North Shore residents question sharp rise in childcare centres, fearing oversupply
The Sector > Economics > Property > North Shore residents question sharp rise in childcare centres, fearing oversupply

North Shore residents question sharp rise in childcare centres, fearing oversupply

by Freya Lucas

January 13, 2020

Residents living in Sydney’s North Shore have questioned what The Daily Telegraph has termed “a sharp rise” in childcare centre planning applications, citing concerns about increased traffic, noise, and oversupply in the area. 


One local council is currently considering four new planning proposals for early learning facilities in its boundaries, including two centres within 100 m of one another in the leafy suburb of Turramurra. 


Currently, Ku-Ring-Gai Council is considering a 78-place centre, to be located at 102 Kissing Point Rd, where a single story dwelling currently sits. The proposal for this site includes operating hours from 7:30am to 6pm, and 16 parking spaces, as well as the provision for outdoor play areas. 


An application has been submitted for another childcare centre development three minutes walk away, at 11 Boronia Ave. This centre, The Daily Telegraph reported, would cater for 48 children, leading residents to question the need for two centres in such close proximity, the “string of other proposals” in the area, and the presence of existing facilities.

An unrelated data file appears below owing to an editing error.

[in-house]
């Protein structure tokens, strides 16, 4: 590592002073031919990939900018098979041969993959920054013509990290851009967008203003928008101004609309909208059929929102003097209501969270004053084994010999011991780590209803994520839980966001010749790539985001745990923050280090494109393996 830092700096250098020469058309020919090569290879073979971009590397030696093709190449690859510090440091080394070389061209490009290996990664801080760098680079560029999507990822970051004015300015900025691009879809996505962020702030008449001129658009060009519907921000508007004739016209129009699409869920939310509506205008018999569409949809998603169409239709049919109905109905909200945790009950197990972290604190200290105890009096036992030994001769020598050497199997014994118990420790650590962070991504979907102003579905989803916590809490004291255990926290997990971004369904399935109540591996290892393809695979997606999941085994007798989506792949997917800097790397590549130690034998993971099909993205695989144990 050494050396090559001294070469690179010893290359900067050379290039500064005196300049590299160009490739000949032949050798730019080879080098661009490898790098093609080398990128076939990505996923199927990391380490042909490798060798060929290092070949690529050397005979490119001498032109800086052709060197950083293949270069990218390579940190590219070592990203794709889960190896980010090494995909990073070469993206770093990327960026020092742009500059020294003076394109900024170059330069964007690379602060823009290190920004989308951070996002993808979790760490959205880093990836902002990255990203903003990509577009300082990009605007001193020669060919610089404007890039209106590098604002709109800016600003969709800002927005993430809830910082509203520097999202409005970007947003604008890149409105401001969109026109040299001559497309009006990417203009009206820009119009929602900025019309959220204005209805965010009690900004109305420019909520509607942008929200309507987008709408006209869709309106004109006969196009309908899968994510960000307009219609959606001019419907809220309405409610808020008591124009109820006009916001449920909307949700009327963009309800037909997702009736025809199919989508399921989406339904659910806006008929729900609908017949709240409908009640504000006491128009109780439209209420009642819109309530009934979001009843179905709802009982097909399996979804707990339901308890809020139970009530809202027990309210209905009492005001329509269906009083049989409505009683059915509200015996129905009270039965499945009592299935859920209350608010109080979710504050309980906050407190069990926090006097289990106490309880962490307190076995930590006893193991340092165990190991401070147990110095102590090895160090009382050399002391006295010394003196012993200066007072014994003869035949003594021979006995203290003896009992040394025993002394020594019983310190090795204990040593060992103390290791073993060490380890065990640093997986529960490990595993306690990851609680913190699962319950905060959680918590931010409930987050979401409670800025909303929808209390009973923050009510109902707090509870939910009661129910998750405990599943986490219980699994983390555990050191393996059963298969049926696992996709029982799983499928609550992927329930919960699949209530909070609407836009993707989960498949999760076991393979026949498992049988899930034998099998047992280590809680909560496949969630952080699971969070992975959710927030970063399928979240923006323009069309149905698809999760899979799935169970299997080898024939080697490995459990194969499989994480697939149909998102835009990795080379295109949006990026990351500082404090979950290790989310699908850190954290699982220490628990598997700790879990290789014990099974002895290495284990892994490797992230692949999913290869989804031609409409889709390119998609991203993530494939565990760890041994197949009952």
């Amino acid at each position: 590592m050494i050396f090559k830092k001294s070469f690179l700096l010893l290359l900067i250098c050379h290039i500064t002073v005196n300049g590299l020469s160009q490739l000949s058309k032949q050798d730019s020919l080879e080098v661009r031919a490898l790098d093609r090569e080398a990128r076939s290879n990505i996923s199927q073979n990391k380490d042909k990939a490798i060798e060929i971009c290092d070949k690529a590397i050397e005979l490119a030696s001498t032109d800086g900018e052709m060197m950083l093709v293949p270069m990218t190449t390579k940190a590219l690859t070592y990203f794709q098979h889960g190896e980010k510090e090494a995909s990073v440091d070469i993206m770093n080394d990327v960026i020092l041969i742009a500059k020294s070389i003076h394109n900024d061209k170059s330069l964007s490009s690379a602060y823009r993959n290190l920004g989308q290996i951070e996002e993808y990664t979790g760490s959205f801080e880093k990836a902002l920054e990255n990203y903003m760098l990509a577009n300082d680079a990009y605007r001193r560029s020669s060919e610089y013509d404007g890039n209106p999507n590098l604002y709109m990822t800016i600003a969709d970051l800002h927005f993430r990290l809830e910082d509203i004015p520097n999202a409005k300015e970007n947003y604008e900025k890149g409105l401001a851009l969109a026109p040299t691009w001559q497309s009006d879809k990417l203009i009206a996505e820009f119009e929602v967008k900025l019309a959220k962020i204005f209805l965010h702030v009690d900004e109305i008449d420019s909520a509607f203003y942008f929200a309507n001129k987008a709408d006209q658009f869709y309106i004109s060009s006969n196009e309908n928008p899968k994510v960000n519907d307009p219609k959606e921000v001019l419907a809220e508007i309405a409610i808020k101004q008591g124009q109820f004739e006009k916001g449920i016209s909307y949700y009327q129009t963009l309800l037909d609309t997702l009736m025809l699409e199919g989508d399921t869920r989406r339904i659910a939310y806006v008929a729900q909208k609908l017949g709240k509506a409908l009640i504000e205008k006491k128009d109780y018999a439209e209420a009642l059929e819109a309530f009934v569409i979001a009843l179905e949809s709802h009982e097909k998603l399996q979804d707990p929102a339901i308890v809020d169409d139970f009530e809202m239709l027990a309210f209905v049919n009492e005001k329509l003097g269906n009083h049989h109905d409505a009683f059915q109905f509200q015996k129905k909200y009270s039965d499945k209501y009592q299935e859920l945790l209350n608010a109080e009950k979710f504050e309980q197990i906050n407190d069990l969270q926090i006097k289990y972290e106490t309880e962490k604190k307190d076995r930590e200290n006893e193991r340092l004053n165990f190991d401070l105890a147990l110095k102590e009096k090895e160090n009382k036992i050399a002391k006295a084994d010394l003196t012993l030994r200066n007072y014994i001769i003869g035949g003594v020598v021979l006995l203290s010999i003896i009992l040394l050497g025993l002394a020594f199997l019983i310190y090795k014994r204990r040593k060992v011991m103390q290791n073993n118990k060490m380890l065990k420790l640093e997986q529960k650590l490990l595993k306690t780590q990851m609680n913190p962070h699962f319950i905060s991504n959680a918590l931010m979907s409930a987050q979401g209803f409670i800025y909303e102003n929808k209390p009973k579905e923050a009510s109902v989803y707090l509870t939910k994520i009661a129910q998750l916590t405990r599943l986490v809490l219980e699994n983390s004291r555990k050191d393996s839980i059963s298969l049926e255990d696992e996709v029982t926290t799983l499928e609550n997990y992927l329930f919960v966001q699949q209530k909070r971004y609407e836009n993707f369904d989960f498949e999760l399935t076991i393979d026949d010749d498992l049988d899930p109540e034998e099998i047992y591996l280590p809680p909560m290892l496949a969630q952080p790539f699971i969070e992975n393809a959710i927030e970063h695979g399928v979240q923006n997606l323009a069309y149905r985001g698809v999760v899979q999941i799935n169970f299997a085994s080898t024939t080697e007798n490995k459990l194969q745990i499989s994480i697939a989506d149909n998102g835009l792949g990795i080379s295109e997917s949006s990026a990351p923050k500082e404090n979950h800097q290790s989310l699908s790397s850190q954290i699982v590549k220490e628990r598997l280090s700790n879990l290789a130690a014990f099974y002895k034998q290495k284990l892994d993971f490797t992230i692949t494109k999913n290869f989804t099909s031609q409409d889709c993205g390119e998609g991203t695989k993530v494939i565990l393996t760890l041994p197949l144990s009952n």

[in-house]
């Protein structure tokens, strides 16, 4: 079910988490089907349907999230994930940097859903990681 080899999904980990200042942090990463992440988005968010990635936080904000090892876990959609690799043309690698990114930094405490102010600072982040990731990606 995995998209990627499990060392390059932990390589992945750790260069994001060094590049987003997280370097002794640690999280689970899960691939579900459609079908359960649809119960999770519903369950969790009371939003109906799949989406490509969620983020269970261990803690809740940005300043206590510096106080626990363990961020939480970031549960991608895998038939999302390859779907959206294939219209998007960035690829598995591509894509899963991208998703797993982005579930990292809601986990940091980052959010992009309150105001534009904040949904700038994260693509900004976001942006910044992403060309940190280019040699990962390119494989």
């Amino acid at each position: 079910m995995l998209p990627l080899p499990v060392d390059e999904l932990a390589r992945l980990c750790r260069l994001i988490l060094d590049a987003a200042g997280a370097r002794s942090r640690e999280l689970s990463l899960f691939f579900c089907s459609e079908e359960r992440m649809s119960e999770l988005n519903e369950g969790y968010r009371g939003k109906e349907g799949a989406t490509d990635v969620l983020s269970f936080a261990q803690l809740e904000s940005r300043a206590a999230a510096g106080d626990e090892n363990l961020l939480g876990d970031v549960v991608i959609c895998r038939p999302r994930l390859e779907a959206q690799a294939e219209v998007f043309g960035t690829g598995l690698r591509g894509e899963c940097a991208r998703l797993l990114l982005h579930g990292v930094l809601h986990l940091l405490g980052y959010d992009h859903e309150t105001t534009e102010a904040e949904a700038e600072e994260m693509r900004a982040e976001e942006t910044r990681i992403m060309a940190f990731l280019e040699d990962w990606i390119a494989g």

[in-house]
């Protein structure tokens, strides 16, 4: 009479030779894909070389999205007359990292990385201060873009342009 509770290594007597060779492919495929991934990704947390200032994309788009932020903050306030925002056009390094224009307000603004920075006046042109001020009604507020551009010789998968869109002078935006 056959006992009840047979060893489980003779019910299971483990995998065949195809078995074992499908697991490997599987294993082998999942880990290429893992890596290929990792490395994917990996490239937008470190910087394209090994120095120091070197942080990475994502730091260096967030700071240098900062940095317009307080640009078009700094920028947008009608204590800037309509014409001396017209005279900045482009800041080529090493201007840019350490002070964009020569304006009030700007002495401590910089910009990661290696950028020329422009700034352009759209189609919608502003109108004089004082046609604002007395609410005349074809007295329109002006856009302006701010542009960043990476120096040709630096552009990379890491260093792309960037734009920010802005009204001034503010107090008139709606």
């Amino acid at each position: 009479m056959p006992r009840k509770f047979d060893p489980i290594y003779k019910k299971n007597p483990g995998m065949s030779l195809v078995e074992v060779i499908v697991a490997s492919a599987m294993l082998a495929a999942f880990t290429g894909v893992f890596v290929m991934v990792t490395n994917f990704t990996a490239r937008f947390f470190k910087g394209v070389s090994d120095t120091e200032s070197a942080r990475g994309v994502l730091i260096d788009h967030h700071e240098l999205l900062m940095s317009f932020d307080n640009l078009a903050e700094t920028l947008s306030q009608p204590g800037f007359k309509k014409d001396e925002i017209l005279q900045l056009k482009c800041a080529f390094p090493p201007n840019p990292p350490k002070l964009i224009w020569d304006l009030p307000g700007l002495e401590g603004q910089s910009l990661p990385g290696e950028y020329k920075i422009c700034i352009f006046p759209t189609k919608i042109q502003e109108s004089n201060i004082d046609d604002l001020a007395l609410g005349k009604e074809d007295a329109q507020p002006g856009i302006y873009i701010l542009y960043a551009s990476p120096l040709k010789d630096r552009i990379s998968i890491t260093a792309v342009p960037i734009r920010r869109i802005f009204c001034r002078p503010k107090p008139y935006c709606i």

The Greater Sydney Commission’s Northern Sydney District Plan predicts the number of children aged 0-4 is projected to increase by 85,000 by 2036, however Australian Childcare Alliance President Paul Mondo told local publication North Shore Times that the increase in centres was “also driven by operators and developers capitalising on planning laws that permit childcare centres in residential zones”.


Mr Mondo said that whilst the idea of building in a residential area may have initially held appeal, giving families an option to send children to services close to where they live, there were now concerns about oversupply, which he believes “exists in more locations than it doesn’t”. 


While reports of undersupply five years ago may have been accurate, Mr Mondo said, the same is not true today, warning that an increase in availability of centres would not necessarily translate in a reduction in childcare costs for parents.


“What tends to happen is that fixed costs remain the same – even with reduced occupancy providers are still having to cover the same overheads,” he continued, expressing that unlike in many other industries and sectors, an uptick in supply does not translate to downward pressure on prices.


This, he said, was particularly true when centres and services are constructed in affluent areas such as the North Shore, where site costs contribute significantly to the cost of projects. 

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